Be An Anthropologist
Last week, I introduced the first element of Passion Management – what you see shapes how you change. A lot of feedback I received centered on how do you bring the spirit of the Anthropologist into the workplace? Today we will delve deeper into this topic. The ‘see’ in the Passion Management matrix.
Prior to my tenure at Fosters and in particular working with the i-nova team (global insights & innovation hub); the terminology of the anthropologist would have come across as voodoo. I have fervor of a convert on this one, because back when I joined Fosters there was no Anthropologists roles. Experimenters, yes. Even a few Cross-Pollinators. But no one had yet adopted the persona that was crucial in the development of Pure Blonde – a low carb beer that took the market by storm. Under the leadership of John Murphy, a new team was set up with the main criteria of bringing a ‘fresh’ perspective to the workplace. Suddenly I was surrounded by people who were extremely good at reframing a problem in a new way – informed by their insights from the field – so that the right solution can spark a transformation.
Next time you finish a brainstorm, or put the final touches to your annual plan, step back and pause to look at the ideas you’ve generated. If you were being completely honest, how many of those ideas do you think your competitors could also come up? According to What If, many organisations don’t ask themselves this question because of the awesome implications of their answer. Shocking, isn’t it, when we are relying on these ideas to deliver growth in a competitive environment.
This is the basis of freshness, and it’s why creative people and organisations do not rely on the same data their competitors have access to. They source a wider diet, seeking out new experiences and ways of thinking about their market, products and internal processes. This provides the critical stimulus that allows them to see and think about issues in a different way. The new perspectives they gain provoke them into making creative connections that others wont have made.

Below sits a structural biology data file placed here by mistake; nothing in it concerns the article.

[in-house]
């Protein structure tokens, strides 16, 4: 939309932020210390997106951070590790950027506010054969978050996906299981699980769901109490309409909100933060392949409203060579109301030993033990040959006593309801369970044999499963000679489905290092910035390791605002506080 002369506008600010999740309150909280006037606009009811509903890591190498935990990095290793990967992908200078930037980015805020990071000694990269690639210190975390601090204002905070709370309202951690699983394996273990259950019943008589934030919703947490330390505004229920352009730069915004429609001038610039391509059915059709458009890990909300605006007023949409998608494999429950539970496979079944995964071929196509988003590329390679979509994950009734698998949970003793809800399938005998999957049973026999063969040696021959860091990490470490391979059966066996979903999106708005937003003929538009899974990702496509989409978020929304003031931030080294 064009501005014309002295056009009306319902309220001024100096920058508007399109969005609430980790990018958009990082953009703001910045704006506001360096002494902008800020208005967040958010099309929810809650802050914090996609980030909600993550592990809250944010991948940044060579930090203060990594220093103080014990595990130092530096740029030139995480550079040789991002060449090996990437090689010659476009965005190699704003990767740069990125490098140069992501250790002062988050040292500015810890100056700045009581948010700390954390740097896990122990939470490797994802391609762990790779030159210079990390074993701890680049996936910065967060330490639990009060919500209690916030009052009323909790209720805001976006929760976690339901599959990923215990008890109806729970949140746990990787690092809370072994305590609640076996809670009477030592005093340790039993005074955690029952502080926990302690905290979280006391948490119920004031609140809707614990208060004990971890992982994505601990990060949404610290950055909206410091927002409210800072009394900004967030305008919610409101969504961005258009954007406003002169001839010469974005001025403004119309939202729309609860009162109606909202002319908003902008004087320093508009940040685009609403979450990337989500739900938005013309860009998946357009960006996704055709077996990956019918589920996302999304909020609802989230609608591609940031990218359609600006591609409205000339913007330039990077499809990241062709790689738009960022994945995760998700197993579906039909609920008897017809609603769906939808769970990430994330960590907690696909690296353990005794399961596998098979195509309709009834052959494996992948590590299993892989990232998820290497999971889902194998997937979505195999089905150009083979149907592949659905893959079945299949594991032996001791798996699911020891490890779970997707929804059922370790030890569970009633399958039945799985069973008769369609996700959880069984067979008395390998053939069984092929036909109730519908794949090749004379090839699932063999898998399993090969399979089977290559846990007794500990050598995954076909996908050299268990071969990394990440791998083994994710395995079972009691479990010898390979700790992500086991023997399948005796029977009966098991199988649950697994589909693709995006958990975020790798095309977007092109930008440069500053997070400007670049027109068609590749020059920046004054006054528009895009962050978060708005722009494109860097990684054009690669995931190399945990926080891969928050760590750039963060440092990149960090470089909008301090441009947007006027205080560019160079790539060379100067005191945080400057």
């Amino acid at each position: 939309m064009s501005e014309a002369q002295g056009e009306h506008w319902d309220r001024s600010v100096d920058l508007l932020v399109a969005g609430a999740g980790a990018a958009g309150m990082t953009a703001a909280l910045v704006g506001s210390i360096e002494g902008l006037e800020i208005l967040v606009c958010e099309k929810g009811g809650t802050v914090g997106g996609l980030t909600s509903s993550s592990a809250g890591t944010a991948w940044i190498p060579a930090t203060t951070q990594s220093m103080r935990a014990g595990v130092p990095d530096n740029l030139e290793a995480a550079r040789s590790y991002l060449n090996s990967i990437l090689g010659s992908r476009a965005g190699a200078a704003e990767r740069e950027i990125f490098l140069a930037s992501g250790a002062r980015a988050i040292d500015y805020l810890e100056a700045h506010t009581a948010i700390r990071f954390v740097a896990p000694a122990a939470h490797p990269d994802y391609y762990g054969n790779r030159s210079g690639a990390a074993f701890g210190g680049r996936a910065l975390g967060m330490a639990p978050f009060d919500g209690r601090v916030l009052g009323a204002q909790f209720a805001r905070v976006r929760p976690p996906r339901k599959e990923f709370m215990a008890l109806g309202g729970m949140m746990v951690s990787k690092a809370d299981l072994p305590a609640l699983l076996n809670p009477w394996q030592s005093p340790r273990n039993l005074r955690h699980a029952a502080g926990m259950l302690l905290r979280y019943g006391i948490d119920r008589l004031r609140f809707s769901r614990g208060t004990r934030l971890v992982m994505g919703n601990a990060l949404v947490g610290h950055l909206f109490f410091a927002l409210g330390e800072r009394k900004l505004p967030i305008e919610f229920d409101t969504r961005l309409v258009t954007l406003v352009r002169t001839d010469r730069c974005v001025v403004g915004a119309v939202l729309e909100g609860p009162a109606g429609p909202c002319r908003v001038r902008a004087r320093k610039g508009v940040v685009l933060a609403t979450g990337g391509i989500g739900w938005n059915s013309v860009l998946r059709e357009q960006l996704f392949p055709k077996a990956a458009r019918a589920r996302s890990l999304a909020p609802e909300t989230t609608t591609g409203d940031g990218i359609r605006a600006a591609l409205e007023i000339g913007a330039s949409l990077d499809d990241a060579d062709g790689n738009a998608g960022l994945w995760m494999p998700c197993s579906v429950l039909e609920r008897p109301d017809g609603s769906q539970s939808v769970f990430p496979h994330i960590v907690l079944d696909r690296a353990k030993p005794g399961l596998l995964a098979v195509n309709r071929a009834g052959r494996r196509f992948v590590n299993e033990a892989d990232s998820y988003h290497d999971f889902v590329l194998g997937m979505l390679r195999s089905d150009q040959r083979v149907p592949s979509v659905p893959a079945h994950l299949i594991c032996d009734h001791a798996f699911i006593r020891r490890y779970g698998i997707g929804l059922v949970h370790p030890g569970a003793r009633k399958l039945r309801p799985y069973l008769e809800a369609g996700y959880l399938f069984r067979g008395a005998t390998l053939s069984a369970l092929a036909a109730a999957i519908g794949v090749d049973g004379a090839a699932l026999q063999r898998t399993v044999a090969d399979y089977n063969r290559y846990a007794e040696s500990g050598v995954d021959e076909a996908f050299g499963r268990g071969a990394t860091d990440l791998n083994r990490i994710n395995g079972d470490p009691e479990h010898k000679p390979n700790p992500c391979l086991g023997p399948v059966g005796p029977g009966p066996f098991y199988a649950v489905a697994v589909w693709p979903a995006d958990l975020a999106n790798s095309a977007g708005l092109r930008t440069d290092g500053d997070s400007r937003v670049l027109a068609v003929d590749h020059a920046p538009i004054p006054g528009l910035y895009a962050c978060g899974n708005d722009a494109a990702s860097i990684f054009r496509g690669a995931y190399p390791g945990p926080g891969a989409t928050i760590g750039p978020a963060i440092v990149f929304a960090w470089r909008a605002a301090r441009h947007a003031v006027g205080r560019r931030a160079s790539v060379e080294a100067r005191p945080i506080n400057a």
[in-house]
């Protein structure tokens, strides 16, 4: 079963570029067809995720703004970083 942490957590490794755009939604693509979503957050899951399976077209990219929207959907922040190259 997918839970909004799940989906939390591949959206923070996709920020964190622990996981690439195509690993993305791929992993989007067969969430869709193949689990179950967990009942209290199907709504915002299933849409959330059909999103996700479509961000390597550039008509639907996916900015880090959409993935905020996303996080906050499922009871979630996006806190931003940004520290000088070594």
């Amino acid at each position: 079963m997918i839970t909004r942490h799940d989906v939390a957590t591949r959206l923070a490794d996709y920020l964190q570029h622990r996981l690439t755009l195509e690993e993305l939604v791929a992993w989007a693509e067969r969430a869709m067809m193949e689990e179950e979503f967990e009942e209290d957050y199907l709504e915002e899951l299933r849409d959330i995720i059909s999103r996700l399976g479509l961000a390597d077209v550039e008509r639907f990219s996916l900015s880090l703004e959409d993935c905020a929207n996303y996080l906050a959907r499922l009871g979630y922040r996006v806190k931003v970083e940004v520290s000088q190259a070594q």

Part of the problem is that most of us are so wrapped up in a busy work schedule we seldom make time to question the quality and uniqueness of our ideas. Sometimes we are just so thankful to have a plan or agreement within our organization, that we don’t want to upset the apple cart by asking difficult questions about whether our competitors have the same plan. The truth is that competitive organisations are not always as competitive as they’d like to think they are. For a start, they often draw on a remarkably similar skill base, employing the same kind of people from the same backgrounds. What’s more, they access and use similar data, and talk to the same consumers in the same way. They get excited when they spot a ‘new’ insight, apparently unaware that nine times out of ten competitors will be looking at the same information and getting excited about the very same insight.
History tells us that routine often blinds us to the truths that have been before us all the time. Until Jane Goodall applied her rare combination of patience and bravery to the study of chimpanzees, no one seemed to notice how much those clever primates share our ability to make tools, kiss, tickle, hold hands, and even, yes, pat one another on the back. The truth was there all along, waiting for us to discover it. We can’t all be Jane Goodall, nor in the corporate world, do we need to be. But approaching field observations with a spirit of curiosity can make all the difference in the world in identifying new opportunities or solutions to existing problems.
Anthropologists aren’t valuable only for helping you understand today, they can also give you a glimpse of the future. For a look at tomorrows mainstream markets, look at teenagers today. A lot that I have learnt about blogging, podcasts and instant messaging has come from my kids. James my youngest son in fact is always at me to join him as a YouTuber. Reverse mentoring at it’s finest.